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Images of Natural Selection

March 12, 2000|JOSEF WOODARD | SPECIAL TO THE TIMES

Nature has always had a great ally in artists who devote themselves to depicting its beauty.

Just as painters helped secure the creation of the national park system and other preservation efforts early in the 20th century, the ever-present threat of decimation and development of natural areas should be well-served by the best contemporary art-about-nature.

A case in point is "Among the Trees," the photography of Bruce Barnbaum, now showing at the Janss-Nichols Gallery in Thousand Oaks. The subplot behind these images has to do with a worshipful appreciation of a natural world that deserves all the tender loving care possible.

Besides harboring an infectious and refreshingly unsentimental love of nature, Barnbaum is a master craftsman. As seen here, he produces pristine prints that capture an almost supernatural beauty and mystery from perfectly natural sources. Yet it's not always clear what we are looking at, which adds to the enigmatic atmosphere of Barnbaum's work.

Instead of taking a broad, panoramic view of the natural vistas he seeks out, Barnbaum likes to isolate patterns within tightly cropped compositions. Swirling, seemingly abstract designs are found etched into rock formations. We are further led to wonderment, realizing that these patterns were formed by water and/or glaciers.

"Boulder and Metamorphosis Wave" displays dense waves of visual energy, with its tautly raked textures, and the strange convergence of textures and cave-like openings in "The Opening, Lower Antelope Canyon" presents a striking reality that is almost hard to fathom.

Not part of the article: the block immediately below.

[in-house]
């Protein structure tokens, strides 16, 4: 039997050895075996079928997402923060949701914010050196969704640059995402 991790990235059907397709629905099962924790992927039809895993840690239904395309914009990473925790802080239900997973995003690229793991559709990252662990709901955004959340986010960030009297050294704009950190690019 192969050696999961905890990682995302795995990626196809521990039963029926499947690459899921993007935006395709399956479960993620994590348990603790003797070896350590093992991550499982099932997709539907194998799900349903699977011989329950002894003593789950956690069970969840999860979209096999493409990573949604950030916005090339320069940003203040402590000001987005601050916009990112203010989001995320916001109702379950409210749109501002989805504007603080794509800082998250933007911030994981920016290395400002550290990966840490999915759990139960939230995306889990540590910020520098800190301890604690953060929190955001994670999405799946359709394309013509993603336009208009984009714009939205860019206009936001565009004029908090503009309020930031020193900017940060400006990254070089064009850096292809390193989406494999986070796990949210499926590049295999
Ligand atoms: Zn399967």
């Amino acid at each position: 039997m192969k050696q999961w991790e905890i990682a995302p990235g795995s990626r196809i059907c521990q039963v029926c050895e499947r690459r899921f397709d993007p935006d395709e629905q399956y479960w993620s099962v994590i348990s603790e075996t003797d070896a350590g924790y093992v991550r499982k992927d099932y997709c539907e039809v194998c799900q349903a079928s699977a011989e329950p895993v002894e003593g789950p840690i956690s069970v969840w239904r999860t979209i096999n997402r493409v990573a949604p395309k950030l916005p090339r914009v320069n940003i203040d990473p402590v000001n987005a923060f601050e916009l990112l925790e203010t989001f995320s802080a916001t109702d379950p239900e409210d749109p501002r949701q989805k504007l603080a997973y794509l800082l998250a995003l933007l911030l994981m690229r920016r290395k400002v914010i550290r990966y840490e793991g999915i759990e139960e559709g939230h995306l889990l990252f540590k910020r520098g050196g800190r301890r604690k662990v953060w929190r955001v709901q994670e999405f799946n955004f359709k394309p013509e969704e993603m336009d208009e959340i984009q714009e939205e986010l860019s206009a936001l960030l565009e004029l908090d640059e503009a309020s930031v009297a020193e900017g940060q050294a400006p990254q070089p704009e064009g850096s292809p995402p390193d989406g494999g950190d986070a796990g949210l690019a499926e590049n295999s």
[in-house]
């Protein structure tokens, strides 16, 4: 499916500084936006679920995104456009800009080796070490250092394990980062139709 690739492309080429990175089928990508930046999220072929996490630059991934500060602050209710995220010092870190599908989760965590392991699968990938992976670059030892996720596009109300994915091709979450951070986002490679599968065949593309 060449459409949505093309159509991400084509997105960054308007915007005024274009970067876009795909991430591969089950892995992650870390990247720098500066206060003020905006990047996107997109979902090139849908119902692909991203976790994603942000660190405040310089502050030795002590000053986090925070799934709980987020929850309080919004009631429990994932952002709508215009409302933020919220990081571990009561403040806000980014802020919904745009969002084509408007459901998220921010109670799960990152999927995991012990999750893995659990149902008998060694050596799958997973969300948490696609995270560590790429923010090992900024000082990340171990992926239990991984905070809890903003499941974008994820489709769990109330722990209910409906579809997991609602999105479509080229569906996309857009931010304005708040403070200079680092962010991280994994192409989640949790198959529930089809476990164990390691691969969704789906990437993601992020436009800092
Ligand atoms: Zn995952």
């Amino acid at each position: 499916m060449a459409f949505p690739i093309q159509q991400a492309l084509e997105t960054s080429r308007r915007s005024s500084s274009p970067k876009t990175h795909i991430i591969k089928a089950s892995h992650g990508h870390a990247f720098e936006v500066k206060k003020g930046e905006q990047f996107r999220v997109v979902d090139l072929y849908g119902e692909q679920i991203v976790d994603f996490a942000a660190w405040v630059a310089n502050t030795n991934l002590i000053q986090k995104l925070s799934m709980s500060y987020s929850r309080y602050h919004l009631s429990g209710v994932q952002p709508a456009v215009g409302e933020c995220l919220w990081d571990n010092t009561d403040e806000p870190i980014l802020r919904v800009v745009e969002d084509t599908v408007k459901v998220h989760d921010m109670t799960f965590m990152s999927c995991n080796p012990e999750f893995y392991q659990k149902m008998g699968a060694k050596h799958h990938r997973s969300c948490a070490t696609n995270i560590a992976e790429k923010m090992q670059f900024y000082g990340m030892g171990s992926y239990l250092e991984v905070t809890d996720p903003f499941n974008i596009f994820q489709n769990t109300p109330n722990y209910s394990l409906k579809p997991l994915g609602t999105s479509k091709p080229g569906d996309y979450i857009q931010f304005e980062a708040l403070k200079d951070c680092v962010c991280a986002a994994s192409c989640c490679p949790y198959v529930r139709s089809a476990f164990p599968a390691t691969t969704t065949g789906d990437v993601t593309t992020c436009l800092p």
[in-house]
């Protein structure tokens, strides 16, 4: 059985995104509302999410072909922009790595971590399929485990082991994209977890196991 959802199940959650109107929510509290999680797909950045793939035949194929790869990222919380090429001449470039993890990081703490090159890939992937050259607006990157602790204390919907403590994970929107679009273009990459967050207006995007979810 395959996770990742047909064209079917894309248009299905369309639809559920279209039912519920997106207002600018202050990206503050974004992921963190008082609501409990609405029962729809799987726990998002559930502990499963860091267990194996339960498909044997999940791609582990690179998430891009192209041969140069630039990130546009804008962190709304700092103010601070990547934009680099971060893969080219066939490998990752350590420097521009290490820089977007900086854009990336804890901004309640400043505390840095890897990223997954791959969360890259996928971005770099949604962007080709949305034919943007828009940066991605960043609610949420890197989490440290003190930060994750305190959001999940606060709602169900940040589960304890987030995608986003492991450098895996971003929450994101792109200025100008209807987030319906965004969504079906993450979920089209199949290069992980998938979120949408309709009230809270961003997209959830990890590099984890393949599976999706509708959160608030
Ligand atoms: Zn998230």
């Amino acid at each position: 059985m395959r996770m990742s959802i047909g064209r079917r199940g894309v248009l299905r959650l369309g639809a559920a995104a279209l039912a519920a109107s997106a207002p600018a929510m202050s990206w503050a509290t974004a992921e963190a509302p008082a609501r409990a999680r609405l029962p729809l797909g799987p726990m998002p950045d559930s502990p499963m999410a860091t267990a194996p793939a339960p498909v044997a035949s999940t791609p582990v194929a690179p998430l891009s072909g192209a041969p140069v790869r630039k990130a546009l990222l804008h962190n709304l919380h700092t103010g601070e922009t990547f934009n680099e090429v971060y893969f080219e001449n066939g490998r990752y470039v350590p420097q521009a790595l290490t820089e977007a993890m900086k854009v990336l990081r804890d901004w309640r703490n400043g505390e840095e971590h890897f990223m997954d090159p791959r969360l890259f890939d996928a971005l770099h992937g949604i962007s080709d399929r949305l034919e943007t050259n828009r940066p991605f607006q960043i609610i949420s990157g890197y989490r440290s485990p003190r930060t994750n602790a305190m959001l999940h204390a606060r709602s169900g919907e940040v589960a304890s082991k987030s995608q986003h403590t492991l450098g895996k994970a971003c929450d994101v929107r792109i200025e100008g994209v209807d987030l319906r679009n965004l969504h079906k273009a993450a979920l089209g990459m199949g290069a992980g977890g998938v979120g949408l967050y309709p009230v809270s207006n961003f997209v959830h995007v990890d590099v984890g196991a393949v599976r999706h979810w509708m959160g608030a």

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Certain artists early in the history of fine art photography set standards by which future photographers are bound to be compared, and Barnbaum's work can be seen as an extension of his precursors. Edward Weston and sons, for instance, mastered the domain of shooting sensuous, undulating contours of sand dunes and close-up perspectives of vegetation, and a Weston-esque touch is evident here in such pieces as "Hallows and Points, Peach Canyon."

Certainly, it's difficult to take in this exhibition without thinking of the seminal influence of the great Ansel Adams, and for good reason: Barnbaum studied with Adams and was the winner of the Ansel Adams Award for Photography and Conservation in 1974.

Adams' inspiration may have been at work in "Sunrise 40 Miles Ridge." In this image, a ridge far from urban realities is contrasted with the clouded sky reflected in a tiny pool of water on a jagged rock surface.

The work in the gallery's back room steers in a different iconographic direction, with images of trees and forested areas. Often, he details the wooded context rather than viewing trees as individual specimens: He savors the forest as much as the trees.

"Fallen Sequoias" becomes a little etude of intersecting lines and "Sunrise Fog, Altamaha Swamp" basks in mystery, its tree subjects half obscured by foggy swamp air.

Trees are wonderful characters through Barnbaum's viewfinder. Mystical, gangly fern-covered trees hang over a country road in "Cumberland Island Road," and a thicket is seen in a Rorschach-like echo in "Cypresses and Reflections."

In short, it's an exhibition that might have the persuasive power to give developers pause before ravaging special corners of our planet. Take in the eerie charm of "Twilight, Colorado Plateau," for example. Here, an alien-like rock formation is viewed in the light at dusk.

All is right, and unexpectedly lovely, with the world, thanks to the inspired eye--and the darkroom savvy--of the photographer.

DETAILS

"Among the Trees," through April 21 at the Janss-Nichols Gallery, 1408 Thousand Oaks Blvd., Thousand Oaks. Gallery hours: 10 a.m.-3 p.m., Tues.-Fri. or by appointment. 497-3720.

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